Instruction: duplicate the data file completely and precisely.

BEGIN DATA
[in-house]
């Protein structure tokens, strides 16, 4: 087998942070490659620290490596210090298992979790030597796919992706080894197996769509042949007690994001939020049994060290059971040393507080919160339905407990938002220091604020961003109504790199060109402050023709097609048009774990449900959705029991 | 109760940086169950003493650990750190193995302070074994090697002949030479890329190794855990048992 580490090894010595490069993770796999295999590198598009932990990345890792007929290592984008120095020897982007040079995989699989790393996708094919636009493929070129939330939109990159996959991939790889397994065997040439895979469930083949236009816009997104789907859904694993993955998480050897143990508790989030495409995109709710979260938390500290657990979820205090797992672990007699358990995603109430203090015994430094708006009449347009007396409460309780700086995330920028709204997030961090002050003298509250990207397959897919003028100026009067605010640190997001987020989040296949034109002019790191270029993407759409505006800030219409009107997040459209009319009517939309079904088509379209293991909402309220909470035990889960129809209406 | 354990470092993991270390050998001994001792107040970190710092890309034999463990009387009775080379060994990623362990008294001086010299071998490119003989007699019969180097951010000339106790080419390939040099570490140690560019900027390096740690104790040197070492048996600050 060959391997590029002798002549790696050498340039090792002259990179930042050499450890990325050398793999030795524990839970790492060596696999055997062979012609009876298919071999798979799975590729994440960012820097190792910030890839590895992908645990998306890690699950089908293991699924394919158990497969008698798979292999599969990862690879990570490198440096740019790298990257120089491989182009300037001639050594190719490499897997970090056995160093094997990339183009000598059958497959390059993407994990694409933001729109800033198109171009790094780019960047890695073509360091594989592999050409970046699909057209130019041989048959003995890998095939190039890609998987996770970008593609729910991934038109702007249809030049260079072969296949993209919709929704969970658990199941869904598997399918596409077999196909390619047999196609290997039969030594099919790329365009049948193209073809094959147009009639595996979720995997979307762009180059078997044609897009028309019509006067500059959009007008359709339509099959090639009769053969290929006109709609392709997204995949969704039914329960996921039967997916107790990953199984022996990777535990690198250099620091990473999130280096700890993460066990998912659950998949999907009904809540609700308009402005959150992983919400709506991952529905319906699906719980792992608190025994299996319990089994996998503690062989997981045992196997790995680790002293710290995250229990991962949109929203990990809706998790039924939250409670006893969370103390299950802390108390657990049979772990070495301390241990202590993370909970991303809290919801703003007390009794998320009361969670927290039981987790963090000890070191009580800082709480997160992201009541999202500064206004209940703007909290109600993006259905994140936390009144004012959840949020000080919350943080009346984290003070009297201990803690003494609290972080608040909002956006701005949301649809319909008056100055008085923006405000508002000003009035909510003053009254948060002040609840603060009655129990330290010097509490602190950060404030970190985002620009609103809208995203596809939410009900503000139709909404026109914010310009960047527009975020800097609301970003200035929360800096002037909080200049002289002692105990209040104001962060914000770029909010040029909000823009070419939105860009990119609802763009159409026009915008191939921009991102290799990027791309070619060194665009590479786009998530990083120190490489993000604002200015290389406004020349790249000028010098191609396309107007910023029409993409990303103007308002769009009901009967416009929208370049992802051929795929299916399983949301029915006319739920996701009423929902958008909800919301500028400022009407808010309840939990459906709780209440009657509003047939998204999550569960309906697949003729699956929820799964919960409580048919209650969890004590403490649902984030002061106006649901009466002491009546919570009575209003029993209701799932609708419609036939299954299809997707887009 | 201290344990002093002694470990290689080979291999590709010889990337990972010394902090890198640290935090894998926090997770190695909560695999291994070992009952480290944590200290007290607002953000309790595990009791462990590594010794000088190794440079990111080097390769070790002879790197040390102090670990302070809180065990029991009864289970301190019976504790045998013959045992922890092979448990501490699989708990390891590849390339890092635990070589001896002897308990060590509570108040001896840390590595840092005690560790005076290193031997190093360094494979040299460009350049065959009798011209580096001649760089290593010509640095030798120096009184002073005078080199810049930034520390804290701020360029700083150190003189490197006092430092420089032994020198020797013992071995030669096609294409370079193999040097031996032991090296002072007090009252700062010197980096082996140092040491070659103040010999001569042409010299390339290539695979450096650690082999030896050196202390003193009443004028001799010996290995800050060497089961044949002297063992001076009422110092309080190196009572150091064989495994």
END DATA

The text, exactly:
[in-house]
């Protein structure tokens, strides 16, 4: 087998942070490659620290490596210090298992979790030597796919992706080894197996769509042949007690994001939020049994060290059971040393507080919160339905407990938002220091604020961003109504790199060109402050023709097609048009774990449900959705029991 | 109760940086169950003493650990750190193995302070074994090697002949030479890329190794855990048992 580490090894010595490069993770796999295999590198598009932990990345890792007929290592984008120095020897982007040079995989699989790393996708094919636009493929070129939330939109990159996959991939790889397994065997040439895979469930083949236009816009997104789907859904694993993955998480050897143990508790989030495409995109709710979260938390500290657990979820205090797992672990007699358990995603109430203090015994430094708006009449347009007396409460309780700086995330920028709204997030961090002050003298509250990207397959897919003028100026009067605010640190997001987020989040296949034109002019790191270029993407759409505006800030219409009107997040459209009319009517939309079904088509379209293991909402309220909470035990889960129809209406 | 354990470092993991270390050998001994001792107040970190710092890309034999463990009387009775080379060994990623362990008294001086010299071998490119003989007699019969180097951010000339106790080419390939040099570490140690560019900027390096740690104790040197070492048996600050 060959391997590029002798002549790696050498340039090792002259990179930042050499450890990325050398793999030795524990839970790492060596696999055997062979012609009876298919071999798979799975590729994440960012820097190792910030890839590895992908645990998306890690699950089908293991699924394919158990497969008698798979292999599969990862690879990570490198440096740019790298990257120089491989182009300037001639050594190719490499897997970090056995160093094997990339183009000598059958497959390059993407994990694409933001729109800033198109171009790094780019960047890695073509360091594989592999050409970046699909057209130019041989048959003995890998095939190039890609998987996770970008593609729910991934038109702007249809030049260079072969296949993209919709929704969970658990199941869904598997399918596409077999196909390619047999196609290997039969030594099919790329365009049948193209073809094959147009009639595996979720995997979307762009180059078997044609897009028309019509006067500059959009007008359709339509099959090639009769053969290929006109709609392709997204995949969704039914329960996921039967997916107790990953199984022996990777535990690198250099620091990473999130280096700890993460066990998912659950998949999907009904809540609700308009402005959150992983919400709506991952529905319906699906719980792992608190025994299996319990089994996998503690062989997981045992196997790995680790002293710290995250229990991962949109929203990990809706998790039924939250409670006893969370103390299950802390108390657990049979772990070495301390241990202590993370909970991303809290919801703003007390009794998320009361969670927290039981987790963090000890070191009580800082709480997160992201009541999202500064206004209940703007909290109600993006259905994140936390009144004012959840949020000080919350943080009346984290003070009297201990803690003494609290972080608040909002956006701005949301649809319909008056100055008085923006405000508002000003009035909510003053009254948060002040609840603060009655129990330290010097509490602190950060404030970190985002620009609103809208995203596809939410009900503000139709909404026109914010310009960047527009975020800097609301970003200035929360800096002037909080200049002289002692105990209040104001962060914000770029909010040029909000823009070419939105860009990119609802763009159409026009915008191939921009991102290799990027791309070619060194665009590479786009998530990083120190490489993000604002200015290389406004020349790249000028010098191609396309107007910023029409993409990303103007308002769009009901009967416009929208370049992802051929795929299916399983949301029915006319739920996701009423929902958008909800919301500028400022009407808010309840939990459906709780209440009657509003047939998204999550569960309906697949003729699956929820799964919960409580048919209650969890004590403490649902984030002061106006649901009466002491009546919570009575209003029993209701799932609708419609036939299954299809997707887009 | 201290344990002093002694470990290689080979291999590709010889990337990972010394902090890198640290935090894998926090997770190695909560695999291994070992009952480290944590200290007290607002953000309790595990009791462990590594010794000088190794440079990111080097390769070790002879790197040390102090670990302070809180065990029991009864289970301190019976504790045998013959045992922890092979448990501490699989708990390891590849390339890092635990070589001896002897308990060590509570108040001896840390590595840092005690560790005076290193031997190093360094494979040299460009350049065959009798011209580096001649760089290593010509640095030798120096009184002073005078080199810049930034520390804290701020360029700083150190003189490197006092430092420089032994020198020797013992071995030669096609294409370079193999040097031996032991090296002072007090009252700062010197980096082996140092040491070659103040010999001569042409010299390339290539695979450096650690082999030896050196202390003193009443004028001799010996290995800050060497089961044949002297063992001076009422110092309080190196009572150091064989495994």